Poor George Washington. He routed the British, helped found the USA, and was even elected America’s first president. But he was nearly powerless against plaque. On the day of his inauguration, he only had one tooth left in his mouth.
Some people will tell you that Washington had wooden dentures or fake teeth. This is incorrect. Washington’s dentures were not made of wood, but rather all manner of unlikely things: gold, rivets, spiral springs, real human teeth, and even the ivory of elephants and hippopotami. (If you want to see Washington’s actual dentures, they are on display at the National Museum of Dentistry in Baltimore, Maryland.)
Why did Washington lose all his teeth? Some think it was because he lead a very active life. He was a surveyor in the wilderness, a soldier, and an accomplished horseman. When he and the boys gathered at the tavern to talk about revolution, he’d astound the other Founding Fathers with feats of strength, like cracking walnuts with his bare fingers.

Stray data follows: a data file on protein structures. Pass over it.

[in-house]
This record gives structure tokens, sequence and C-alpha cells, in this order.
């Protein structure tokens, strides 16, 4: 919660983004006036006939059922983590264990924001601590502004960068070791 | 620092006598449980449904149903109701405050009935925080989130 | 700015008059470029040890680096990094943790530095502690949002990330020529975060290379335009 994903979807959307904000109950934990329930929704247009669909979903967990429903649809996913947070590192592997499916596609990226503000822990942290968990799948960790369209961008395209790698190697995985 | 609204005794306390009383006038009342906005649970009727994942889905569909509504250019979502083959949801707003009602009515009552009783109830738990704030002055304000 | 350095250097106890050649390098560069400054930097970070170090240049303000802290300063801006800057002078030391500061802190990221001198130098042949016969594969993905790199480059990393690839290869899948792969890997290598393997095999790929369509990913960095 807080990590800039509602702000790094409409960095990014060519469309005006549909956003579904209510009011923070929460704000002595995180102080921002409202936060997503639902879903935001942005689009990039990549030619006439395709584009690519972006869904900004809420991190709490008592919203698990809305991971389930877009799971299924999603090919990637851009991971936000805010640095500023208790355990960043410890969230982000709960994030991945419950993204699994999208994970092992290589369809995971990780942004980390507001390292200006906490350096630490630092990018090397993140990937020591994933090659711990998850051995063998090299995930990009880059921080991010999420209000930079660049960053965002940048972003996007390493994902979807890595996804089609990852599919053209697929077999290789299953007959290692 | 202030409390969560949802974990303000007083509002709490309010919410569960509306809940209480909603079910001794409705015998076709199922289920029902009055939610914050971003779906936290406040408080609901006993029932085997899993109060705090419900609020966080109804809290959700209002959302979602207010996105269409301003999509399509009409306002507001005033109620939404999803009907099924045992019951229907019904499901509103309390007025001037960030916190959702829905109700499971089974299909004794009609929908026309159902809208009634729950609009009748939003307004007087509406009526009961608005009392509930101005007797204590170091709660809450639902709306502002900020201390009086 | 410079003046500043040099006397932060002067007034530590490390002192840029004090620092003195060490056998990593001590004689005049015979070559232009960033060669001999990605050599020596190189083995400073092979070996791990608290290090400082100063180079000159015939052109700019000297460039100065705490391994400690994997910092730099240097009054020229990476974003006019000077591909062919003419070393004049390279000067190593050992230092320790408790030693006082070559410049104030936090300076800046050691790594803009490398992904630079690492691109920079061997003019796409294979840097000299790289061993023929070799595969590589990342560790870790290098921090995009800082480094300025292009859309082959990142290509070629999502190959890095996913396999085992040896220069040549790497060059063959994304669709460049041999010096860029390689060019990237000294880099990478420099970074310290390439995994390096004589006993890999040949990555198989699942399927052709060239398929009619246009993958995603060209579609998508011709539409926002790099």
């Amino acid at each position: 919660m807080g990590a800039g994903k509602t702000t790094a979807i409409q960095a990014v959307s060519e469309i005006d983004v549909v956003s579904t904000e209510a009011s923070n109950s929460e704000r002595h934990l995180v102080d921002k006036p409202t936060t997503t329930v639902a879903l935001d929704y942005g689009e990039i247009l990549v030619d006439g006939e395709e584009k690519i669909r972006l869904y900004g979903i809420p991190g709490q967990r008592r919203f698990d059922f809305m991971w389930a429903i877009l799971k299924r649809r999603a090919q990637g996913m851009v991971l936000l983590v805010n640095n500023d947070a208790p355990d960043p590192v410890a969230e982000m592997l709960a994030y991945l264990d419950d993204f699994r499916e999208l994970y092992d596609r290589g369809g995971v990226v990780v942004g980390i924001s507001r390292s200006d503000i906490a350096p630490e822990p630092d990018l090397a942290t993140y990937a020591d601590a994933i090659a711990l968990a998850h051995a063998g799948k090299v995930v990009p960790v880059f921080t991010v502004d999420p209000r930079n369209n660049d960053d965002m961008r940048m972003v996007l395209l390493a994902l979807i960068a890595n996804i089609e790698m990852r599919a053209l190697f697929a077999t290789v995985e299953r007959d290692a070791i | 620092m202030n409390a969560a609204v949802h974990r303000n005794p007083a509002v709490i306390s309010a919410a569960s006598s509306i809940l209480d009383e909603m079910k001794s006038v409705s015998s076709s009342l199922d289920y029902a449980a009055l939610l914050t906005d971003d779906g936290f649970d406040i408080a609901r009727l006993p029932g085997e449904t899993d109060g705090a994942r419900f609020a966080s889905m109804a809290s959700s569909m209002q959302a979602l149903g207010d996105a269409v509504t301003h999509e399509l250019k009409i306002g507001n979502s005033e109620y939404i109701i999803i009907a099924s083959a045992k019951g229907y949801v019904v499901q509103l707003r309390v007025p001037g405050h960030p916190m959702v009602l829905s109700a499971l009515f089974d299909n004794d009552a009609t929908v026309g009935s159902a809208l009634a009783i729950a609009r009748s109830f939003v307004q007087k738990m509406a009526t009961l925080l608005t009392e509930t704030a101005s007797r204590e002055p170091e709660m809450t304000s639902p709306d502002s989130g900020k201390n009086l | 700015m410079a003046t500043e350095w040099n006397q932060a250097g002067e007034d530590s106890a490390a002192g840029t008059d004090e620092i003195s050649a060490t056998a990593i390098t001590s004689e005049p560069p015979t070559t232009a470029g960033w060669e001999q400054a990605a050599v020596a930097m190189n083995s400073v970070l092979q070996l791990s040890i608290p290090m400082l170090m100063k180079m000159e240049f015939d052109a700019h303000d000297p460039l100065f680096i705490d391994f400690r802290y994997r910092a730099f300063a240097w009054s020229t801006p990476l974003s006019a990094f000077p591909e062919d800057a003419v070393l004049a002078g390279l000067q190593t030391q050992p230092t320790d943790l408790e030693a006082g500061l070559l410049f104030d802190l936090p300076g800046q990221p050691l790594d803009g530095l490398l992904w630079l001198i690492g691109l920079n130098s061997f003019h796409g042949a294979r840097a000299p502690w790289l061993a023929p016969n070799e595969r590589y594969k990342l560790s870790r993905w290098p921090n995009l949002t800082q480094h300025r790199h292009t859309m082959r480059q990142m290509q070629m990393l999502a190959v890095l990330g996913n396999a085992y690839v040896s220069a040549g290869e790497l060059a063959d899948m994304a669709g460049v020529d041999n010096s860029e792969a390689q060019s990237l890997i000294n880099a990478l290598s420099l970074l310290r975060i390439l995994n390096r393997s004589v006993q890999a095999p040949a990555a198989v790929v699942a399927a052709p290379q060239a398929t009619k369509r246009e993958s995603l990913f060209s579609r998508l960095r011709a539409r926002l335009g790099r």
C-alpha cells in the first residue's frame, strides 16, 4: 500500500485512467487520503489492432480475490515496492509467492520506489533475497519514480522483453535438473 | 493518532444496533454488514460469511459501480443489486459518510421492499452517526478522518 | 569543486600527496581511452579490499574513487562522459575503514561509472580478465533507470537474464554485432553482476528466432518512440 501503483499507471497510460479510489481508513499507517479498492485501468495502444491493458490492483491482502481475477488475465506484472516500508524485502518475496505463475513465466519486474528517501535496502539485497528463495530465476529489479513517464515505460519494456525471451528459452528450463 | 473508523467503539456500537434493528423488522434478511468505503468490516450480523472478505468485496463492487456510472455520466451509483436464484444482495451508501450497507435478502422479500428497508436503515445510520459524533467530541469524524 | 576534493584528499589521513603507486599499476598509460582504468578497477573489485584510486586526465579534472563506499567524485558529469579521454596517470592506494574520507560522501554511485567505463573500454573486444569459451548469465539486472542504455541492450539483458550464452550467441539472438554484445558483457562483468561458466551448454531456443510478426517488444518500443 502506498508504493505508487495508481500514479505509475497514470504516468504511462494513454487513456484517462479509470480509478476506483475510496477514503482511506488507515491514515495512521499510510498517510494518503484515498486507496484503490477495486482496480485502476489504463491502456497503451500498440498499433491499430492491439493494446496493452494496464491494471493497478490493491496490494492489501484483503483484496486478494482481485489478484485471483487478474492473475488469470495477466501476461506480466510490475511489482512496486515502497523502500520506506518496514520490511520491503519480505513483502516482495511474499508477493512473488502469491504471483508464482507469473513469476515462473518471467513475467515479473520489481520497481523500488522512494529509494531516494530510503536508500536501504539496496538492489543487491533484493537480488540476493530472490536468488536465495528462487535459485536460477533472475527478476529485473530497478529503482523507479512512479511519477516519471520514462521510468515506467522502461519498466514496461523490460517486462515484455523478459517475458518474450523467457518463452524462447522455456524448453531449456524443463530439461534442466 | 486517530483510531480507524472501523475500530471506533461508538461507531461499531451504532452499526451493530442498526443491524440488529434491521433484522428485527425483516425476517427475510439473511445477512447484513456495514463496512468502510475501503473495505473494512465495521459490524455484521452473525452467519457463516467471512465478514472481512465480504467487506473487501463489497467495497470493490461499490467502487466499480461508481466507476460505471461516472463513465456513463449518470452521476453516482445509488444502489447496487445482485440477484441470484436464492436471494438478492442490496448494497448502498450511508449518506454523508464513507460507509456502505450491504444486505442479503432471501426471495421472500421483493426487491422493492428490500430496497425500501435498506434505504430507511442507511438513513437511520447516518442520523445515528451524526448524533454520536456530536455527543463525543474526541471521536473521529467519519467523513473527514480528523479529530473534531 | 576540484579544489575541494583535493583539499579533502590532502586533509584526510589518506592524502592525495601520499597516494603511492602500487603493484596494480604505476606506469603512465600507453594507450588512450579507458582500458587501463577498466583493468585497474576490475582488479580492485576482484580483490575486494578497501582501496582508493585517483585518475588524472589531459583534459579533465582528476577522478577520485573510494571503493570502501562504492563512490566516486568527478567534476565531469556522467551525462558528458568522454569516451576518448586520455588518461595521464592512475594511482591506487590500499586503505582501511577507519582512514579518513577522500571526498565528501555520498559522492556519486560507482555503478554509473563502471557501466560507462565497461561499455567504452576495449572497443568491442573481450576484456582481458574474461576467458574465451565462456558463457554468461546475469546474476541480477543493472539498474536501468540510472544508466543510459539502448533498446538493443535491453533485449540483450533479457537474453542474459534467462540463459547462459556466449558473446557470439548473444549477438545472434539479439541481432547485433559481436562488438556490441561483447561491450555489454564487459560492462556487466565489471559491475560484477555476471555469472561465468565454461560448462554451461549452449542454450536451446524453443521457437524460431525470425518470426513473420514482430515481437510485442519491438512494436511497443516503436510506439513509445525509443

Such a rough-and-tumble life can take its toll on a man’s health. Over his life, he caught smallpox, dysentery, dengue fever, and even malaria. The medicines of the time were not that great, and some even had bad effects on teeth. In addition, dental health for children and adults wasn’t very good. They didn’t have the effective toothpastes we have today. In the 18th century, some tooth powders could actually scrape and wear down enamel. Things never really got better for poor George, either. The dentures were anything but comfortable. It’s said that his second inaugural address, perhaps the shortest on record, was so brief because his dentures were such a pain to wear.
Luckily, dental science has improved greatly. The toothpaste you use, and even your brush, is far better than anything George Washington had available. Instead of dental floss, Washington had to use a silver scraper to get between his teeth. Even dentures are better today, being made of plastic resins and porcelain. This means your dentist can spend more time keeping kids’ teeth healthy, and less time tromping through Africa hunting hippopotami.
>>See a close-up of George Washington’s Teeth